In a race viewed as a test of the influence of Pennsylvania's political parties, Democratic- and Republican-backed judicial candidates yesterday beat back upstart opponents to win nomination for two seats on the state Supreme Court.

Seamus P. McCaffery, a state Superior Court judge and former Philadelphia cop better known for his time as "Eagles Court" judge, and state Superior Court Judge Debra A. Todd of Butler County were the top Democratic vote-getters. Both had been endorsed by the Democratic State Committee.

"I am just overwhelmed," said McCaffery, who said it was tough for a Philadelphian to mount a successful statewide campaign. "I have become electable despite having Philadelphia under my name."

In the GOP primary, Montgomery County lawyer Michael L. Krancer and state Superior Court Judge Maureen Lally-Green of Butler County won the nomination. Philadelphia Common Pleas Judge Paul P. Panepinto, who did not have the state GOP party backing, pledged to support Lally-Green and Krancer.

"I am very happy and very satisfied with this victory," said Krancer, former chief judge of the state Environmental Hearing Board and a great-nephew of the late publisher and philanthropist Walter H. Annenberg.

McCaffery and Todd edged out Philadelphia Common Pleas Court President Judge C. Darnell Jones II, who had the support of Gov. Rendell and had mounted a vigorous campaign.

Jones, who did not have the backing of the state party, said he was hurt by insufficient resources to do TV commercials in the expensive Philadelphia market, and low voter turnout in the city.

Philadelphia Common Pleas Court Judge Willis W. Berry Jr. - the only candidate rated "not recommended" by the Pennsylvania Bar Association - was fourth in the Democratic primary, despite capturing more than 58,000 Philadelphia votes.

While the candidates for the state's highest court topped the ballot yesterday, voters also had to pick and choose among a slew of judicial candidates for everything from Traffic Court to trial court to the state Superior Court.

In the race for four seats on the Philadelphia Court of Common Pleas, the top vote-getters were Linda Carpenter, who has been a lawyer at two Center City firms and specializes in appellate law; Alice Beck Dubow, formerly a lawyer with the City Solicitor's Office and deputy general counsel at Drexel University; Michael Erdos, a former city prosecutor; and Ellen Green-Ceisler, a former city prosecutor who served as the Police Department's oversight officer.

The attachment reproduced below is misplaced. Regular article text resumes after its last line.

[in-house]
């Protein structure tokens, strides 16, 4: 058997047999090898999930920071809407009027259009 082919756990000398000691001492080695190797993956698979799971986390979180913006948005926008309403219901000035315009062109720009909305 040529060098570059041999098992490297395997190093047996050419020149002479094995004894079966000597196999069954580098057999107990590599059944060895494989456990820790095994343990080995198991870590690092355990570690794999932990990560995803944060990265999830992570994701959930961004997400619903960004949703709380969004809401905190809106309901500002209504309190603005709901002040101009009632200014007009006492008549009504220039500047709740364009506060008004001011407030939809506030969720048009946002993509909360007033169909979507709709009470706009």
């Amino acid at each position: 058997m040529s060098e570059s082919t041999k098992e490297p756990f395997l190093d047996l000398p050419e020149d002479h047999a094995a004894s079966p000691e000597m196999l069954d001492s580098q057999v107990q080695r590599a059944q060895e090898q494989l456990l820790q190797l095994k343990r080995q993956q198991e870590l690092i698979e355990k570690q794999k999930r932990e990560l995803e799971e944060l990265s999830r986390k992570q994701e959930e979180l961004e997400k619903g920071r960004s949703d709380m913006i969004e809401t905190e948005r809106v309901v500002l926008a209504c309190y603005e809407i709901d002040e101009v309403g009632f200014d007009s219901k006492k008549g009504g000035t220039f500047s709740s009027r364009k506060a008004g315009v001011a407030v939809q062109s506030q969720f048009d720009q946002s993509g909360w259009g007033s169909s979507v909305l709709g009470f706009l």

An exhausted Green-Ceisler, who campaigned to the minute the polls closed, said she could hardly believe she had won. "I've never won anything," she said.

But it was the race for Supreme Court that attracted the most statewide attention. The candidates raised more than $1.8 million - and the campaigning is expected to break records in the fall.

This year's race will have a big impact on the state's highest court, with voters in November selecting two new members from the four nominated yesterday and deciding whether to retain Justice Thomas G. Saylor for another 10-year term.

McCaffery, who had major support of unions, mounted an advertising blitz in the final days of the campaign - with TV ads, billboards and radio commercials. It was hard not to at least know his name.

In Northeast Philadelphia yesterday afternoon, the 62d Ward Democratic sample ballot being handed out just outside the polls touted McCaffery and Berry for the state high court.

Outside the polling place at Casa Brazil restaurant on Bustleton Avenue, Joe Tralies, 68, was enthusiastic about McCaffery.

"You've got to vote for Seamus," said Tralies, who said he followed the sample ballot of mayoral candidate Bob Brady, whose ballot was backing McCaffery and Jones.